Birmingham & Black Country

Traders relive Birmingham disturbances

Traders hit by disturbances and looting in Birmingham have been given information on how to get financial aid.

The city council is hoping to get £2m in government cash to help traders and businesses affected by the disturbances.

Here some traders give details of what happened to them on the night of 8 August.

Steve Ebanks, 41, was in the office of Cybercandy, a sweet store in Bull Street, Birmingham, when the disorder started.

Image caption Steve Ebanks was inside one of the first stores to be attacked

"We were one of the first to get hit," he said.

"I heard banging and came out to see what was going on. I knew people had been fixing the shop next door up and I thought it must be them.

"I could not see the street because there was so many people there."

Fortunately, the looters could not get into the store but it was a frightening experience, he said.

"There was no answer when I phoned the police and people were trying to get into the shop."

People were trying to smash the window, but it was made of toughened glass, he said.

The police arrived after about 15 minutes, he said, but it had felt like longer.

In the end, Mr Ebanks, the store manager, had to leave it and tried to make his way home.

But, with no cars or buses allowed in or out of the city, he had to walk.

"I had heard people were being mugged," he said.

"It was pretty hair-raising."

The next day he put up a sign on the store - keep calm and candy on.

Aggie Pelekanou, aged 34, works at sandwich shop Montys in Upper Bull Street.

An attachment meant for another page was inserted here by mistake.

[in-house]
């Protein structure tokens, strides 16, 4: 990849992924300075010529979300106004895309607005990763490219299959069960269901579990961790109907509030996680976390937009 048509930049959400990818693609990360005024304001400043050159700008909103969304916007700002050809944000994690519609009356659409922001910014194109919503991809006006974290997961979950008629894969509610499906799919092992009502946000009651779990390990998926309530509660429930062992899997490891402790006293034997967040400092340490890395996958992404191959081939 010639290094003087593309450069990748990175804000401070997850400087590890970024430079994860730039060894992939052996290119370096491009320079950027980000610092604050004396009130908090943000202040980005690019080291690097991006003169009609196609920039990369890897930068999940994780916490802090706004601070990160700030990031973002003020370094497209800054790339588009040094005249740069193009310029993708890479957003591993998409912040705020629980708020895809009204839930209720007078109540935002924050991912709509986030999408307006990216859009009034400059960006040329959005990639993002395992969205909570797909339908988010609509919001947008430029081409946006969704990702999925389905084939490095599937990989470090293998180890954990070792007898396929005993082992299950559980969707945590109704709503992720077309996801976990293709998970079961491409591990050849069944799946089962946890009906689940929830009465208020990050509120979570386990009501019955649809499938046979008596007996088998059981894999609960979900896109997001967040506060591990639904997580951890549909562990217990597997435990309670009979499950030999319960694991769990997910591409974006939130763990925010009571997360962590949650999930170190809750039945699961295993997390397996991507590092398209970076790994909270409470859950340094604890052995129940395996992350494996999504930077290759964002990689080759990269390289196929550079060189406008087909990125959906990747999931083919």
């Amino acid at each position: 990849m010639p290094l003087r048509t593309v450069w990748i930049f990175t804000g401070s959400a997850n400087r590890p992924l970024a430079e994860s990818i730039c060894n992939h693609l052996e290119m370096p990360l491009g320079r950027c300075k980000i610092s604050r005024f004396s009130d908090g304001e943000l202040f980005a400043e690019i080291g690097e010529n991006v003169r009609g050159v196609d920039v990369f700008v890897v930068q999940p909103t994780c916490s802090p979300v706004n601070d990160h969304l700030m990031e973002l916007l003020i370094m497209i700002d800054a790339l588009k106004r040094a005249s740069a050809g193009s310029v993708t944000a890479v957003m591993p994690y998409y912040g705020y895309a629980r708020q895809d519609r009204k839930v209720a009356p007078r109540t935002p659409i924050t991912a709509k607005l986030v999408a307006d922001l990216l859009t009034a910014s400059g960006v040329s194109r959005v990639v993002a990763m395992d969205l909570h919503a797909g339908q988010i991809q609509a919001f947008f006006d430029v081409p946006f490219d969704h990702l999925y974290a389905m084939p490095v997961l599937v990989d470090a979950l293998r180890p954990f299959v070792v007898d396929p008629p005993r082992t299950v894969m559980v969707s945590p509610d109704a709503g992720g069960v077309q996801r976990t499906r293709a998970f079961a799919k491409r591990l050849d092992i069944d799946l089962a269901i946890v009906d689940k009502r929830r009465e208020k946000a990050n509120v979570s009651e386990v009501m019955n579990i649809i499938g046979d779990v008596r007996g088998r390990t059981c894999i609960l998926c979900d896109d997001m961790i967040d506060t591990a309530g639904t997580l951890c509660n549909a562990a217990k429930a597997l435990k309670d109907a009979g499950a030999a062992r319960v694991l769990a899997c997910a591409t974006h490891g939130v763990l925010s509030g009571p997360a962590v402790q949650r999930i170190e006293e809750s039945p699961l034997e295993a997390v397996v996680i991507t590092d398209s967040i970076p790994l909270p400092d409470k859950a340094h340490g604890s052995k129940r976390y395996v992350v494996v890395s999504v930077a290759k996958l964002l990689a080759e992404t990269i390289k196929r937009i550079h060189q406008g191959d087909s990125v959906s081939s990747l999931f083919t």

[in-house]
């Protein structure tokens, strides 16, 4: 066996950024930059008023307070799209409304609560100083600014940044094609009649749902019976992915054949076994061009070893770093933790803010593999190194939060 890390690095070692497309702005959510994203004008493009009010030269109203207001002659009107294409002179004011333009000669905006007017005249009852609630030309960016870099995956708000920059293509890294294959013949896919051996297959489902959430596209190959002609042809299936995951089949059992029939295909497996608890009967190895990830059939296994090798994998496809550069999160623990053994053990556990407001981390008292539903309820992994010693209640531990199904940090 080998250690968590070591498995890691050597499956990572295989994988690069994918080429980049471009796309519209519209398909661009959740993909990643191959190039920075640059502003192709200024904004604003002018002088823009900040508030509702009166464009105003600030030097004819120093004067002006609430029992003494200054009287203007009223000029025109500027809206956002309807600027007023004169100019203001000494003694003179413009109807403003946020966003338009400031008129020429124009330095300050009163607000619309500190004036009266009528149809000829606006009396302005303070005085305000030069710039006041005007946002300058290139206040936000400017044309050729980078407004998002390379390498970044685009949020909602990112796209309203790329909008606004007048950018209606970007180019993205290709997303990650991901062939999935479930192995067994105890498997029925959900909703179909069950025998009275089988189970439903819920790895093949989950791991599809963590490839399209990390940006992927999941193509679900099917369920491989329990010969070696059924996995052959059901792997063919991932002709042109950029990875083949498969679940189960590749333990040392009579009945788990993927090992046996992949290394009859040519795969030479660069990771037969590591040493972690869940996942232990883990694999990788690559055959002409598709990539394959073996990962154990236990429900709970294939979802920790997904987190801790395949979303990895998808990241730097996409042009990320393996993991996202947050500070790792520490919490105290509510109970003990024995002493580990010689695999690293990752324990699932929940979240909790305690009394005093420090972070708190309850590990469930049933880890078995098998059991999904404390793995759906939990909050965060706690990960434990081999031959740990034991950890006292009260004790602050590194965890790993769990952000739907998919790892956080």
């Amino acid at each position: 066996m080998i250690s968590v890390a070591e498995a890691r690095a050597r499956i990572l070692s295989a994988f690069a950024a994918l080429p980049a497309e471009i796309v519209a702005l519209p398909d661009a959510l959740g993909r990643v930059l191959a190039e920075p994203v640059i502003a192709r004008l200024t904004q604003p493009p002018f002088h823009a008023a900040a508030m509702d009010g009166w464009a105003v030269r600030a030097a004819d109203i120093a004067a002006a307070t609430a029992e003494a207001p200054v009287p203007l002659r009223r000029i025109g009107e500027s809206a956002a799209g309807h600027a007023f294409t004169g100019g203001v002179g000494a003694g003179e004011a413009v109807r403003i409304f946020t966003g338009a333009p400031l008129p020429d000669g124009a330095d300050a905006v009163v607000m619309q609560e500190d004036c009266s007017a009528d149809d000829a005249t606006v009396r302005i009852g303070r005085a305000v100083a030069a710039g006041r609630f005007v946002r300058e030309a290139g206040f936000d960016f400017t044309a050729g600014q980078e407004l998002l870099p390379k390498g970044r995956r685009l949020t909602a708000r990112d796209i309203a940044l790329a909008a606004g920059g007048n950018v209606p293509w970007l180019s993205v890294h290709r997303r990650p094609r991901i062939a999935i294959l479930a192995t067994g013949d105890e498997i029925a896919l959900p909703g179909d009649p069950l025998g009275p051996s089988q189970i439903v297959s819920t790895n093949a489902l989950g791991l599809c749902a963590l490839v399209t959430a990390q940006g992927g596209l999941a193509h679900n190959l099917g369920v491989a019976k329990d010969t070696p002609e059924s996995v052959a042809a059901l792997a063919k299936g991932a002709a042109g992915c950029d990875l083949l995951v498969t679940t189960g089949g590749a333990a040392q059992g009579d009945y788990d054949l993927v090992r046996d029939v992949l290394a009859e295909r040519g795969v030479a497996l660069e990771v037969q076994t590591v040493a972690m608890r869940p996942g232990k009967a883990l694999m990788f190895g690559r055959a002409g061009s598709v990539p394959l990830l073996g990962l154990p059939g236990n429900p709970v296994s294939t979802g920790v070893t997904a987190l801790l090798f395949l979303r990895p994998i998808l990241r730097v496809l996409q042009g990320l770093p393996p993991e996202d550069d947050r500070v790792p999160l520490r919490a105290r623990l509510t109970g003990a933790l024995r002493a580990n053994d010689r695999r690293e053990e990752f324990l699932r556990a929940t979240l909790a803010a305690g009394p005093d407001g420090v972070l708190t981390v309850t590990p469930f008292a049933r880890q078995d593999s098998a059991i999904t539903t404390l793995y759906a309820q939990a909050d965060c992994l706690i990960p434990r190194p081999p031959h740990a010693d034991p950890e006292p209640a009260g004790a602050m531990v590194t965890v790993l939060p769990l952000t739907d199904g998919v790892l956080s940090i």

Image caption Aggie Pelekanou said he still feels jittery

He was at home when he got a call from the security guards who work in the office block in which his shop his based.

"He said the window had gone through and there were people in the shop," he said.

"All they could do was fix a camera on the shop for us.

"I felt helpless. I wanted to go there but police said there was no point attempting to come in. They said they were trying to regain control of the city centre, calling people in off leave to help and calling those who had finished their shifts."

He said it was a horrible feeling not knowing what he was going to find when he arrived.

He managed to get into the city centre later that night.

"It was carnage," he said.

"I was frightened. There were several hundred kids in the area of the Victoria law courts."

When he got to the shop, the police were outside.

"I said I needed to get in to board it up.

"I got inside and there was a kid in there."

The looter hid inside the toilets while Mr Pelekanou went to fetch police, and he managed to escape while the shop was empty again.

"I was scared for my life," he said. "I didn't know what he might have with him."

Now, two weeks on, he still feels jittery, he said.

"I just felt so helpless. There is nothing you can do,".

Roxon Doyley, aged 32, runs K and R Fashion in Acocks Green.

Image caption Roxon Doyley: "Facing hardship"

She said the disturbances had cost her at least £15,000 and she felt like she had hit rock bottom.

"I am facing hardship to get my business up and running," she said.

"I could be at risk of closure."

The council's hardship scheme was most welcome, she said.

"I need the help. I think it is good for the council to do something so people can recuperate and get their businesses back on track."

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